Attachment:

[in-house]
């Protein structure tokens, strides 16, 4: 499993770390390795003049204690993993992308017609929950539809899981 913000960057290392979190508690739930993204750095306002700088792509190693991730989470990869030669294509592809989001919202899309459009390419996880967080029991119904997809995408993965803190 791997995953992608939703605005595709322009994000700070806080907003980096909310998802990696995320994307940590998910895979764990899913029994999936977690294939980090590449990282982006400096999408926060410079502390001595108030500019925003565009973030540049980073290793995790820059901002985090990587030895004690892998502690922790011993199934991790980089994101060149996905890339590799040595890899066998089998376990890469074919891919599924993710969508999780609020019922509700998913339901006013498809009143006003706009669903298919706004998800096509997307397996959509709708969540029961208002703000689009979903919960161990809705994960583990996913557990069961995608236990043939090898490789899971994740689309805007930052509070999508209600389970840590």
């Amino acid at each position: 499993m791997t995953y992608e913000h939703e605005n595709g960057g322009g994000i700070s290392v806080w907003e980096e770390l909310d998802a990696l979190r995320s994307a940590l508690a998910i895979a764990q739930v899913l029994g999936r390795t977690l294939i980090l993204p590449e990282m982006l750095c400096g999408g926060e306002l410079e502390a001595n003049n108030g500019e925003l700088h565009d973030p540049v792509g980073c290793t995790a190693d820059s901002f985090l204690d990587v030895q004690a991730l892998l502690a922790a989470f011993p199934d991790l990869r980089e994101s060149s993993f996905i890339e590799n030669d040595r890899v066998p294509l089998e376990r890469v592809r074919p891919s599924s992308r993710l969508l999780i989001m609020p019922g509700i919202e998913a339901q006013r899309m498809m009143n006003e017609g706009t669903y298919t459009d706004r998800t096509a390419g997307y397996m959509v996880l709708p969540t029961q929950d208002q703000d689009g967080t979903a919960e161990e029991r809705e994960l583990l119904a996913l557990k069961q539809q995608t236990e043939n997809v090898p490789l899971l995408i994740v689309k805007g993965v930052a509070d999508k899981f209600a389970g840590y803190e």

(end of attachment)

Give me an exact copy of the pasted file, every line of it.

[in-house]
């Protein structure tokens, strides 16, 4: 499993770390390795003049204690993993992308017609929950539809899981 913000960057290392979190508690739930993204750095306002700088792509190693991730989470990869030669294509592809989001919202899309459009390419996880967080029991119904997809995408993965803190 791997995953992608939703605005595709322009994000700070806080907003980096909310998802990696995320994307940590998910895979764990899913029994999936977690294939980090590449990282982006400096999408926060410079502390001595108030500019925003565009973030540049980073290793995790820059901002985090990587030895004690892998502690922790011993199934991790980089994101060149996905890339590799040595890899066998089998376990890469074919891919599924993710969508999780609020019922509700998913339901006013498809009143006003706009669903298919706004998800096509997307397996959509709708969540029961208002703000689009979903919960161990809705994960583990996913557990069961995608236990043939090898490789899971994740689309805007930052509070999508209600389970840590």
């Amino acid at each position: 499993m791997t995953y992608e913000h939703e605005n595709g960057g322009g994000i700070s290392v806080w907003e980096e770390l909310d998802a990696l979190r995320s994307a940590l508690a998910i895979a764990q739930v899913l029994g999936r390795t977690l294939i980090l993204p590449e990282m982006l750095c400096g999408g926060e306002l410079e502390a001595n003049n108030g500019e925003l700088h565009d973030p540049v792509g980073c290793t995790a190693d820059s901002f985090l204690d990587v030895q004690a991730l892998l502690a922790a989470f011993p199934d991790l990869r980089e994101s060149s993993f996905i890339e590799n030669d040595r890899v066998p294509l089998e376990r890469v592809r074919p891919s599924s992308r993710l969508l999780i989001m609020p019922g509700i919202e998913a339901q006013r899309m498809m009143n006003e017609g706009t669903y298919t459009d706004r998800t096509a390419g997307y397996m959509v996880l709708p969540t029961q929950d208002q703000d689009g967080t979903a919960e161990e029991r809705e994960l583990l119904a996913l557990k069961q539809q995608t236990e043939n997809v090898p490789l899971l995408i994740v689309k805007g993965v930052a509070d999508k899981f209600a389970g840590y803190e």